Now $$x_n$$ (introduced in the first paragraph in my question) is a random variable, and we have:

$$x_n=\sum_{k=1}^\infty \frac{d_{n+k}}{b^k}.$$

Here $$b$$ is the base ($$b=2$$), and $$d_{n+k}$$ is the $$(n+k)$$-th digit of $$\alpha$$ in base $$b$$. Furthermore, by construction, these digits are identically and independently distributed with a Bernouilli distribution of parameter $$p$$. Thus, using the convolution theorem, the characteristic function of $$x_n$$ is

$$\phi(t; p, b) = \prod_{k=1}^\infty \Big(1-p(1-\exp \frac{it}{b^k})\Big).$$

Take the derivative of the inverse Fourier transform (see section inverse formula here) and you obtain

$$f(x) = \frac{1}{2\pi} \int_{-\infty}^{\infty} e^{-ity} \phi(t; p,b) dy.$$

If $$p=0.5$$ and $$b=2$$ we are back to the uniform case. If $$p\neq 0.5$$ then the solution is quite special: the density $$f$$ is nowhere continuous it seems. See picture below for $$p=0.55, b=2$$.

Now we should prove that this case is ergodic, for the functional equation to apply. I also tried to check with some sampled values of $$x$$ to see whether $$f(x) = \frac{1}{2}\Big(f(\frac{x}{2}) + f(\frac{1+x}{2})\Big)$$, but the function being discontinuous everywhere, and since I got its value approximated probably to no more than two decimals, it is not easy. The distribution attached to this density has the following moments:

• Expectation: $$\frac{p}{b-1}.$$
• Variance: $$\frac{p(1-p)}{b^2-1}.$$

An Excel spreadsheet with the computation of $$x_n$$ up to $$n=200,000$$ and with a precision of 14 decimals, is available upon request. You can interactively change $$b$$ or $$p$$ and see the result on the chart. Despite dealing with more than 200K digits, the computations are done very efficiently. Finally, the functional equation can be adapted to base $$b$$, provided $$b$$ is an integer. It becomes:

$$f(x) = \frac{1}{b}\sum_{m=0}^{b-1}f\Big(\frac{x+m}{b}\Big).$$

We are told that $$f\in L^1([0,1])$$ and that the equation $$f(x)=\frac 1 2 \left( f\left(\frac x 2 \right)+f\left(\frac{1+x} 2\right)\right)\tag{*}$$ holds, for almost all $$t\in[0,1]$$.

Let $$a_n=\int_0^1\exp(2\pi i n x) f(x)dx$$. Formula (*) gives: $$a_n = \frac1 2 \int_0^1 \exp(2\pi i n x) f(x/2)dx + \frac 1 2 \int_0^1 \exp(2\pi i n x)f((1+x)/2) dx$$ $$= \int_0^{1/2}\exp(2\pi i 2u ) f(u) du + \int_{1/2}^1 \exp(2\pi i 2u ) f(u) du$$ by substituting $$u=2x$$ and so $$a_n = \int_0^1 \exp(2\pi i n 2u) f(u)du = a_{2n},$$ and so $$a_n=a_{2n}=a_{4n}=a_{8n}\cdots.$$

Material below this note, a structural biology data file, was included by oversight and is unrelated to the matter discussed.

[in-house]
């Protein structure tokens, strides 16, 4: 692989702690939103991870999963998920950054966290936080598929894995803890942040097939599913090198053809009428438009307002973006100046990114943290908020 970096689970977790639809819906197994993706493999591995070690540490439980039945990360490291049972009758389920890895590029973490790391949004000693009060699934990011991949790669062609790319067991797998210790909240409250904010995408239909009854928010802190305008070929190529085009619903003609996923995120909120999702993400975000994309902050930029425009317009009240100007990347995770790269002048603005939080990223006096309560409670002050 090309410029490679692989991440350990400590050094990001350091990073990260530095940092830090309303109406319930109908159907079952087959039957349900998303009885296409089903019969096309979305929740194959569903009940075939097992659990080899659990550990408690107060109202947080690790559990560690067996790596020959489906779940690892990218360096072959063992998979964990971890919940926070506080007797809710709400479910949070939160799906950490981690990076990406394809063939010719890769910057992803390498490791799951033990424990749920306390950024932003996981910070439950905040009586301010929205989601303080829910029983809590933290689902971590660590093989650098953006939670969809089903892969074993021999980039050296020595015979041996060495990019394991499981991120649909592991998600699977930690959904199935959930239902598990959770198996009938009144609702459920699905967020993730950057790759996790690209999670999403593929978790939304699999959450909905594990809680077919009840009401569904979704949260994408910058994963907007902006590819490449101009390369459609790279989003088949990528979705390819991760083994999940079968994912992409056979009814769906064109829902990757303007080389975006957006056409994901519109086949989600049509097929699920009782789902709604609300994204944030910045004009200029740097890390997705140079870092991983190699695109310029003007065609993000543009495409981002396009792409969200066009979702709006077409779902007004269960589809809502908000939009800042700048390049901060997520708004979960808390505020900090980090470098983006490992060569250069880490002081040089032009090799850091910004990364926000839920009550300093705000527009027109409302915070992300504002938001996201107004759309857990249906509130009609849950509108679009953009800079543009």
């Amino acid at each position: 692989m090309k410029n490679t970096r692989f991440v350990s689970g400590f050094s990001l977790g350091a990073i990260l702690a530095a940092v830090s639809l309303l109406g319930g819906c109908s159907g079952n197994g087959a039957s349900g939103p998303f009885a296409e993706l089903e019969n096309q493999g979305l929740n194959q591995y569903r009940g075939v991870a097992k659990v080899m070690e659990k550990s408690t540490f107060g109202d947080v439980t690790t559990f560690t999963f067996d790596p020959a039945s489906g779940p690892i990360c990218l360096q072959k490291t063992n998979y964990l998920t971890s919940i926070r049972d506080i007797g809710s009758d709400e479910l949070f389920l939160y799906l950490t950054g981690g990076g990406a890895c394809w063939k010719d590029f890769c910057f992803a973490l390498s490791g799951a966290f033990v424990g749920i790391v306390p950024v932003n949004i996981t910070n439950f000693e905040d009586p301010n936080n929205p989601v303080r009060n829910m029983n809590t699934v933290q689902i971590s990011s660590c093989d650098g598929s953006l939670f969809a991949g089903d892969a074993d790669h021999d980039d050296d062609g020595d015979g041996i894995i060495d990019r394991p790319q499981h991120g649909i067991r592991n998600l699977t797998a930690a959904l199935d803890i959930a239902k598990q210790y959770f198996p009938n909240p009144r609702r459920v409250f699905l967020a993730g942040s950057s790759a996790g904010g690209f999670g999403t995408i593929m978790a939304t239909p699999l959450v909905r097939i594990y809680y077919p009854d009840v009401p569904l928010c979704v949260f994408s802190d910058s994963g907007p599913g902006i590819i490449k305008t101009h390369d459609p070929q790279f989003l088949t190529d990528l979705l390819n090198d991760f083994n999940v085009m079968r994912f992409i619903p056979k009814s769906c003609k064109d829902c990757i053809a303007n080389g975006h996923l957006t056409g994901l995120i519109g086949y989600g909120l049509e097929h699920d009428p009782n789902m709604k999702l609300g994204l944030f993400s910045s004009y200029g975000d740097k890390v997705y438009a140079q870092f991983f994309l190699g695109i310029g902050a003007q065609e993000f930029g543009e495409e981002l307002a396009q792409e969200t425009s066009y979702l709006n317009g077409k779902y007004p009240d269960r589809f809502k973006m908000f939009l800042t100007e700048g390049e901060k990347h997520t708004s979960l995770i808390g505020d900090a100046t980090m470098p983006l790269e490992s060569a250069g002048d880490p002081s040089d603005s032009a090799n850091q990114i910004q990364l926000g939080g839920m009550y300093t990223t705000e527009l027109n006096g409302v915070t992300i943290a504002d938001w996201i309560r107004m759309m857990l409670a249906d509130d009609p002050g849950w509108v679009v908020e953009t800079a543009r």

If $$n\ne0$$ we have $$a_{2^kn} = a_n$$ for all $$k$$, so for such an $$n$$, $$a_n = \lim_{k\to\infty} a_{2^kn} = 0$$ by the Riemann Lebesgue lemma. This implies $$f$$ is a constant, (the constant $$a_0$$) almost everywhere.

• There clearly are many distributions other than the uniform one (corresponding to the case that you describe, with $f(x)$ being a constant). However, the case that you describe also clearly seems to be the only one for which a density exists. In short, in all other cases, the distribution appears to be nowhere differentiable. To put it differently, there is only one solution if $f\in L^1([0, 1])$, and it must be a constant. Any other solution don't belong to that space. – Vincent Granville Nov 24 '19 at 21:48
• Interestingly, the constant case corresponds to a normal number, with its binary digits behaving exactly like i.i.d. Bernouilli($\frac{1}{2}$) variables. The other cases correspond to non-normal numbers. Let $S$ be the set of non-normal numbers in $[0, 1]$, in base $2$. Its Lebesgue measure is known to be zero. – Vincent Granville Nov 24 '19 at 21:53
• In short, the characteristic function in my question only makes sense if $p=\frac{1}{2}$. In all other cases, it does not make sense, or you need to invent a non-standard concept of characteristic functions, using non-standard analysis, and the classical theory of Fourier transforms does not apply. I can elaborate more on this if you are interested. – Vincent Granville Nov 24 '19 at 22:00
• I have answered the question you actually asked, but your comments make it clear you are interested in some other question. (The graph you give in your "second update", for example, is not a graph of the solution of your functional equation, but yet is interesting to you.) Why don't you figure out just what it is, and post it as a separate question. – kimchi lover Nov 24 '19 at 22:18
• True, I am interested in something different, I guess related to normal numbers and attrators in stochastic/chaotic dynamical systems, with a strong probabilistic number theory / experimental math flavor (like David Bailey's work) hoping to build solid foundations in what I am interested in (a moving target by itself.) Yet many of the issues that I have translate into various problems that are of interest to a broader audience. And actually that graph in my second update is related to the functional equation if it was expressed in terms of a distribution rather than in terms of a density. – Vincent Granville Nov 24 '19 at 22:35